In Great Britain alone, there were over 185,010 road traffic injuries and fatalities*(year ending June 2016), yet nearly 139,000 could have been prevented if motorists were less distracted when driving. Whilst loss of concentration through tiredness is well documented to be the greatest cause of road accidents (62%), a new survey by Exchange and Mart reveals that nearly 1 in 4 motorists readily admit to regularly driving in these circumstances – and men are more prone to driving when tired than women.
Marking the 19th Road Safety Week**, 21-25th November, Exchange and Mart is launching its ‘Distracted Driving’ website, offering motorists a vital guide to driving safely and avoiding distractions.
Jim Murray Jones, General Manager for Exchange and Mart explains: “Our survey results reveal that men and women are equally and most commonly distracted by their passengers, ensuring the air con is ‘just so’ and the music choice is to their liking. However, men are more prone to being distracted by eating and drinking than women, who are sidetracked by adjusting mirrors, seatbelts and seat positioning. Whatever the distraction, as many as 72% of drivers have admitted to multitasking whilst driving and as such are putting themselves and their passengers at considerable risk. The launch of our Distracted Driving website will support people making the Brake Pledge**; to drive slow, sober, secure, silent, sharp and sustainable.”
Whilst only 9% of motorists surveyed by Exchange and Mart said they use their mobile phone when driving, mobile phone usage by drivers remains the second most common cause of road traffic accidents. Interestingly, 33% motorists in the 18-24% age bracket admitted to frequently using their mobile phone while driving. It is illegal to drive while using a mobile phone and motorists caught by the police will receive 3 points on their driving licence and £100 fine.
The third largest cause of driving accidents is people getting distracted by things outside their vehicle (7%). External distractions include bill-board advertising, ‘people watching’ or even another vehicle involved in a road traffic accident. In total, one in four people surveyed by Exchange and Mart admit to being easily distracted by events happening outside their car, but 31% of women surveyed admitted to something easily catching their eye, compared to 21% of men; this goes up to 33% for drivers aged 65 or older.
Jim Murray Jones continues: “There are 3 forms of distracted driving, visual, manual and cognitive. Visual distractions will lead to the driver’s eyes being taken from the road, manual distractions cause the driver to take one or both hands from the wheel and cognitive is similar to visual, but will lead to the driver’s attention being drawn away.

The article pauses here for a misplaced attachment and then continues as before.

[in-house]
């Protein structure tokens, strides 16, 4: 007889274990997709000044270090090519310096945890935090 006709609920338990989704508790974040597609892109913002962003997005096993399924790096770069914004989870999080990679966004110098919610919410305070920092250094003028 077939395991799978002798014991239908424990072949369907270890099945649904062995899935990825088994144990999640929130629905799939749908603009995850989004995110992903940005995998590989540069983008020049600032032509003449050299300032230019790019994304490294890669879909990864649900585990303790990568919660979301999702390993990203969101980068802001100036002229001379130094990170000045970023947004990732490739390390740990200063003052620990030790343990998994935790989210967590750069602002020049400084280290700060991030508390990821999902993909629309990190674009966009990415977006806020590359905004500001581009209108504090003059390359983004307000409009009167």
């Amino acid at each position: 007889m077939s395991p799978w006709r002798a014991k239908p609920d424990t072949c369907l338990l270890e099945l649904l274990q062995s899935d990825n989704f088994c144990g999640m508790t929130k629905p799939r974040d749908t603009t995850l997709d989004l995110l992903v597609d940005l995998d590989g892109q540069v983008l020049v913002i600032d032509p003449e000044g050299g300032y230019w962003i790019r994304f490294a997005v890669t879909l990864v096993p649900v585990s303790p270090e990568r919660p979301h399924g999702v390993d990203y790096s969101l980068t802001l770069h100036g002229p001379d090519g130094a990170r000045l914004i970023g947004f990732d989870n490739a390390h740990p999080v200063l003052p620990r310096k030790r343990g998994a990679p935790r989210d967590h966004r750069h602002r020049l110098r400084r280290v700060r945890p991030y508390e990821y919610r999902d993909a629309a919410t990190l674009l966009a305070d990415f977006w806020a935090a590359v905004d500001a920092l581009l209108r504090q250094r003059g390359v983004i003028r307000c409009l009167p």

“It’s astonishing to realise thataround 95% of all road accidents can be blamed in part to human error. However, a staggering 75% of these can be wholly blamed on human errors. Road Safety week reminds all motorists to stop and think about the things they do, which could be putting themselves and others at risk. The top ten driving distractions have one thing in common – complacency. Our new ‘Driving Distractions’ website offers tips, advice and facts about safer motoring, to help people make positive changes that benefit everyone.”
|Top Ten Driver Distractions:
By percentage of road accidents caused
|How many people surveyed admitted to being distracted regularly by these|
|Loss of concentration through tiredness||62%||24%|
|Mobile phone usage||12%||9%|
|Looking at something outside, other than the road e.g. advertisements or a road accident||7%||26%|
|Using external devices, such as Sat Nav or hands free equipment (excluding mobile phones)||2%||20%|
|Eating and Drinking||2%||35%|
|Fiddling with the car radio/in-car entertainment or heating/air con||2%||63%|
|Adjusting seatbelts, seat positioning and mirrors||1%||36%|
|Insects in the car e.g. spiders and wasps||1%||33%|
|Lighting, smoking and extinguishing a cigarette||1%||25%|
|Top Ten Driver Distractions:||Men||Women|
|Loss of concentration through tiredness||28%||20%|
|Mobile phone usage||8%||9%|
|Looking at something outside, other than the road e.g. advertisements or a road accident||21%||31%|
|Using external devices, such as Sat Nav or hands free equipment (excluding mobile phones)||23%||17%|
|Eating and Drinking||35%||36%|
|Altering the car radio/in-car entertainment or heating/air con||59%||67%|
|Adjusting seatbelts, seat positioning and mirrors||31%||41%|
|Insects in the car e.g. spiders and wasps||28%||37%|
|Lighting, smoking and extinguishing a cigarette||27%||23%|
|Which Age Group is Most Distracted?||Age Group|
|Loss of concentration through tiredness||65+ (44%)|
|Mobile phone usage||18-24 (33%)|
|Looking at something outside, other than the road e.g. advertisements or a road accident||65+ (33%)|
|Using external devices, such as Sat Nav or hands free equipment (excluding mobile phones)||25-34 (29%)|
|Eating and Drinking||18-24 (56%)|
|Altering the car radio/in-car entertainment or heating/air con||55-65 (74%)|
|Adjusting seatbelts, seat positioning and mirrors||18-24 (44%)|
|Insects in the car e.g. spiders and wasps||65+ (56%)|
|Lighting, smoking and extinguishing a cigarette||65+ (56%)|